How we change what others think, feel, believe and do
When something happens that we find difficult to accept, then we will make up a logical reason why it has happened.
The target of rationalization is usually something that we have done, such as being unkind to another person. It may also be used when something happens independent of us which causes us discomfort, such as when a friend is unkind to us.
We not only rationalize actions and the things we have done, we also find reason for our beliefs, models, values and other inner structures and thoughts. These systems are often implied in rationalization statements.
We rationalize to ourselves. We also find it very important to rationalize to other people, even those we do not know.
A person evades paying taxes and then rationalizes it by talking about how the government wastes money (and how it is better for people to keep what they can).
A man buys a expensive car and then tells people his old car was very unreliable, very unsafe, etc.
A person fails to get good enough results to get into a chosen university and then says that they didn't want to go there anyway.
A parent punishes a child and says that it is for the child's 'own good'.
I trip and fall over in the street. I tell a passer-by that I have recently been ill.
A person explains their religious beliefs as 'God's will'.
When a person does something of which the moral super ego disapproves, then the ego seeks to defend itself by adding reasons that make the action acceptable to the super ego. Thus we are able to do something that is outside our values and get away with it without feeling too guilty.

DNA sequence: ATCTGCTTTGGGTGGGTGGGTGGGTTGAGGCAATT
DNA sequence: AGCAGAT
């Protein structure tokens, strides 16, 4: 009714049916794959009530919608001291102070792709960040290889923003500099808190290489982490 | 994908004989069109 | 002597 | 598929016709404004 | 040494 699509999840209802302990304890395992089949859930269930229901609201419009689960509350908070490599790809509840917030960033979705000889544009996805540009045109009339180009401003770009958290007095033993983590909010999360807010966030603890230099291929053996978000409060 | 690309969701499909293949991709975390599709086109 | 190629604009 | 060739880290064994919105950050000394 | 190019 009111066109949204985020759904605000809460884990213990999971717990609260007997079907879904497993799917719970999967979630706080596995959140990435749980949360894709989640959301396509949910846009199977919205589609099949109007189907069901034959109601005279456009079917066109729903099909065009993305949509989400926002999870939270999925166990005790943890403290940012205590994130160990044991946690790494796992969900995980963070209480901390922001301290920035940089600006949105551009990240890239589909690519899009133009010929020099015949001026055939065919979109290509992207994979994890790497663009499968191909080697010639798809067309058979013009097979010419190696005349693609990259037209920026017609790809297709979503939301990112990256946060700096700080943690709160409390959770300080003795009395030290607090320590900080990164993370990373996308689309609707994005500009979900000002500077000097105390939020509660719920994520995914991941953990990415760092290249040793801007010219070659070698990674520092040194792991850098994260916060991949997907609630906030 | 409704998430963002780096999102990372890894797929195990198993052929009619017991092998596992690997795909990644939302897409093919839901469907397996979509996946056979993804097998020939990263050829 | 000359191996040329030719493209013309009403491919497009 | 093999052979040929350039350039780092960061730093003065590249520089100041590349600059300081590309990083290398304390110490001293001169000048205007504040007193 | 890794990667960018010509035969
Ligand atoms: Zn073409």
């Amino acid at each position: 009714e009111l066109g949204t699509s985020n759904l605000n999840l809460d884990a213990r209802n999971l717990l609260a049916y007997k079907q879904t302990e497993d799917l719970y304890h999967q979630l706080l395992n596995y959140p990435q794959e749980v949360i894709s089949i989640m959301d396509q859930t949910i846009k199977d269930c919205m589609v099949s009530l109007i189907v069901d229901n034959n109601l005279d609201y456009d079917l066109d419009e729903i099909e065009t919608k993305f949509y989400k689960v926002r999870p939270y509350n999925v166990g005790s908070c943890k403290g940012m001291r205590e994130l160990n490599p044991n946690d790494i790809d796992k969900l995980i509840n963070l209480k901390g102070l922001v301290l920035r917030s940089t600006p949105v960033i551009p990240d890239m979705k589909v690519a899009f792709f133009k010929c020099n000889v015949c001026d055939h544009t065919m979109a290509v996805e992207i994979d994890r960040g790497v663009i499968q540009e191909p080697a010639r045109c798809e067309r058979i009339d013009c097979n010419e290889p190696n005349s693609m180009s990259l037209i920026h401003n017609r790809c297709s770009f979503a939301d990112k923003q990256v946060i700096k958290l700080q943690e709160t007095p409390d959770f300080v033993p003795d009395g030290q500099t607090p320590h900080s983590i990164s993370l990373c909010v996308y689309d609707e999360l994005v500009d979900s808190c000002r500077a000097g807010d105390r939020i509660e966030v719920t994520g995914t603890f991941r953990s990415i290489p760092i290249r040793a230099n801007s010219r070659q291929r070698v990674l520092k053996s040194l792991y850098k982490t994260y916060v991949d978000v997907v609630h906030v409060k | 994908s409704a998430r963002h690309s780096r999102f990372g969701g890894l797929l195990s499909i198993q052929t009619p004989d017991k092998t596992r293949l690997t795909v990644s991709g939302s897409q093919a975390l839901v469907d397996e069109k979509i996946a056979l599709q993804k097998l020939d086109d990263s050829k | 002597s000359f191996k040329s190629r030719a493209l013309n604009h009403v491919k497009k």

When we rationalize our thoughts and inner systems, we may do this through other systems. Hence we may say our belief in capital punishment is because murders 'deserve what they give'.
Rationalization happens with bullies and victims. The bully rationalizes what they have done by saying that their victim 'deserved it'. Sometimes the victims think this too.
Self-Serving Bias uses rationalization when it leads to taking more credit for success than we deserve and blame others for our failures.
Rationalization is one of Anna Freud's original defense mechanisms.
Watch for your own rationalizations. If you can be honest with yourself and with other people, you can gain esteem for your courage and integrity.
In persuasion, offer people logical reasons that people can use to rationalize their compliance with your arguments. Sometimes people disagree simply because they do not want to agree with you, such as with teenagers and parents, or perhaps do not like to feel persuaded, so give them reasons to focus on the substance rather than the persuader.
And the big